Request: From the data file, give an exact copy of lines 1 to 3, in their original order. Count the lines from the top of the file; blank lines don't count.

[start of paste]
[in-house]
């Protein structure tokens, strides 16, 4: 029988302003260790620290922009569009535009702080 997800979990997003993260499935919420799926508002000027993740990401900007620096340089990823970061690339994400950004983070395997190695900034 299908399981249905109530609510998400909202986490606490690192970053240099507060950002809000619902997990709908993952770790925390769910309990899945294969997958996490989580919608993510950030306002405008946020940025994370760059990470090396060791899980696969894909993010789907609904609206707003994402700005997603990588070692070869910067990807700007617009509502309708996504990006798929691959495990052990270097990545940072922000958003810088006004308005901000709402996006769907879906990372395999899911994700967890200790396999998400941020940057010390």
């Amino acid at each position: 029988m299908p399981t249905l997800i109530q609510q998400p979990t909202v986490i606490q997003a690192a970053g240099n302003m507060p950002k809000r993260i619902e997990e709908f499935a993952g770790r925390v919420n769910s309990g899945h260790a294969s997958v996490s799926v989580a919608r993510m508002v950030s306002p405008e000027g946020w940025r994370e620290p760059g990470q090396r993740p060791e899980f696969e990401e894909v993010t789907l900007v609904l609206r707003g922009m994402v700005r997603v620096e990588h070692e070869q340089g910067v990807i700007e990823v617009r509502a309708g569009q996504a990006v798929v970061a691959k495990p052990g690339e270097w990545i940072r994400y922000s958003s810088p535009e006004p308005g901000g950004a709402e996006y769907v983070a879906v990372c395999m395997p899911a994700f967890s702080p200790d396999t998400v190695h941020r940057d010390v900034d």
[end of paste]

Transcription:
[in-house]
């Protein structure tokens, strides 16, 4: 029988302003260790620290922009569009535009702080 997800979990997003993260499935919420799926508002000027993740990401900007620096340089990823970061690339994400950004983070395997190695900034 299908399981249905109530609510998400909202986490606490690192970053240099507060950002809000619902997990709908993952770790925390769910309990899945294969997958996490989580919608993510950030306002405008946020940025994370760059990470090396060791899980696969894909993010789907609904609206707003994402700005997603990588070692070869910067990807700007617009509502309708996504990006798929691959495990052990270097990545940072922000958003810088006004308005901000709402996006769907879906990372395999899911994700967890200790396999998400941020940057010390």
């Amino acid at each position: 029988m299908p399981t249905l997800i109530q609510q998400p979990t909202v986490i606490q997003a690192a970053g240099n302003m507060p950002k809000r993260i619902e997990e709908f499935a993952g770790r925390v919420n769910s309990g899945h260790a294969s997958v996490s799926v989580a919608r993510m508002v950030s306002p405008e000027g946020w940025r994370e620290p760059g990470q090396r993740p060791e899980f696969e990401e894909v993010t789907l900007v609904l609206r707003g922009m994402v700005r997603v620096e990588h070692e070869q340089g910067v990807i700007e990823v617009r509502a309708g569009q996504a990006v798929v970061a691959k495990p052990g690339e270097w990545i940072r994400y922000s958003s810088p535009e006004p308005g901000g950004a709402e996006y769907v983070a879906v990372c395999m395997p899911a994700f967890s702080p200790d396999t998400v190695h941020r940057d010390v900034d």